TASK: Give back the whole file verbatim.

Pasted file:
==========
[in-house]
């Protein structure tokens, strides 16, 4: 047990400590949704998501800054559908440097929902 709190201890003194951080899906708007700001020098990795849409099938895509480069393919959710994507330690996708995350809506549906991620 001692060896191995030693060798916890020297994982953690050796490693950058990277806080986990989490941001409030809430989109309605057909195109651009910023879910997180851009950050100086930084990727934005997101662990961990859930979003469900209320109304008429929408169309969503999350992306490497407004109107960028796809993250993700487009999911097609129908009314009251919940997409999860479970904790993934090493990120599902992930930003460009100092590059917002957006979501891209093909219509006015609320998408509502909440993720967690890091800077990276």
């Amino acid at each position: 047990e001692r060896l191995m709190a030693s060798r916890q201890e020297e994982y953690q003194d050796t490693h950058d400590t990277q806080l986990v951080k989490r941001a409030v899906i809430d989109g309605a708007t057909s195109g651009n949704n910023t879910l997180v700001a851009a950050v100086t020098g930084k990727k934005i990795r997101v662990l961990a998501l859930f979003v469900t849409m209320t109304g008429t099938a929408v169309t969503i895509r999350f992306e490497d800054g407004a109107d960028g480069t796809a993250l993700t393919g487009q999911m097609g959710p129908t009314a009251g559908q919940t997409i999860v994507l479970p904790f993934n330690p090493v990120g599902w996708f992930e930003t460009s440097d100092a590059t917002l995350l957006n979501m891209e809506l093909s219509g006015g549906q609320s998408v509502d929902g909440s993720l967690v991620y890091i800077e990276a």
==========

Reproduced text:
[in-house]
């Protein structure tokens, strides 16, 4: 047990400590949704998501800054559908440097929902 709190201890003194951080899906708007700001020098990795849409099938895509480069393919959710994507330690996708995350809506549906991620 001692060896191995030693060798916890020297994982953690050796490693950058990277806080986990989490941001409030809430989109309605057909195109651009910023879910997180851009950050100086930084990727934005997101662990961990859930979003469900209320109304008429929408169309969503999350992306490497407004109107960028796809993250993700487009999911097609129908009314009251919940997409999860479970904790993934090493990120599902992930930003460009100092590059917002957006979501891209093909219509006015609320998408509502909440993720967690890091800077990276």
């Amino acid at each position: 047990e001692r060896l191995m709190a030693s060798r916890q201890e020297e994982y953690q003194d050796t490693h950058d400590t990277q806080l986990v951080k989490r941001a409030v899906i809430d989109g309605a708007t057909s195109g651009n949704n910023t879910l997180v700001a851009a950050v100086t020098g930084k990727k934005i990795r997101v662990l961990a998501l859930f979003v469900t849409m209320t109304g008429t099938a929408v169309t969503i895509r999350f992306e490497d800054g407004a109107d960028g480069t796809a993250l993700t393919g487009q999911m097609g959710p129908t009314a009251g559908q919940t997409i999860v994507l479970p904790f993934n330690p090493v990120g599902w996708f992930e930003t460009s440097d100092a590059t917002l995350l957006n979501m891209e809506l093909s219509g006015g549906q609320s998408v509502d929902g909440s993720l967690v991620y890091i800077e990276a």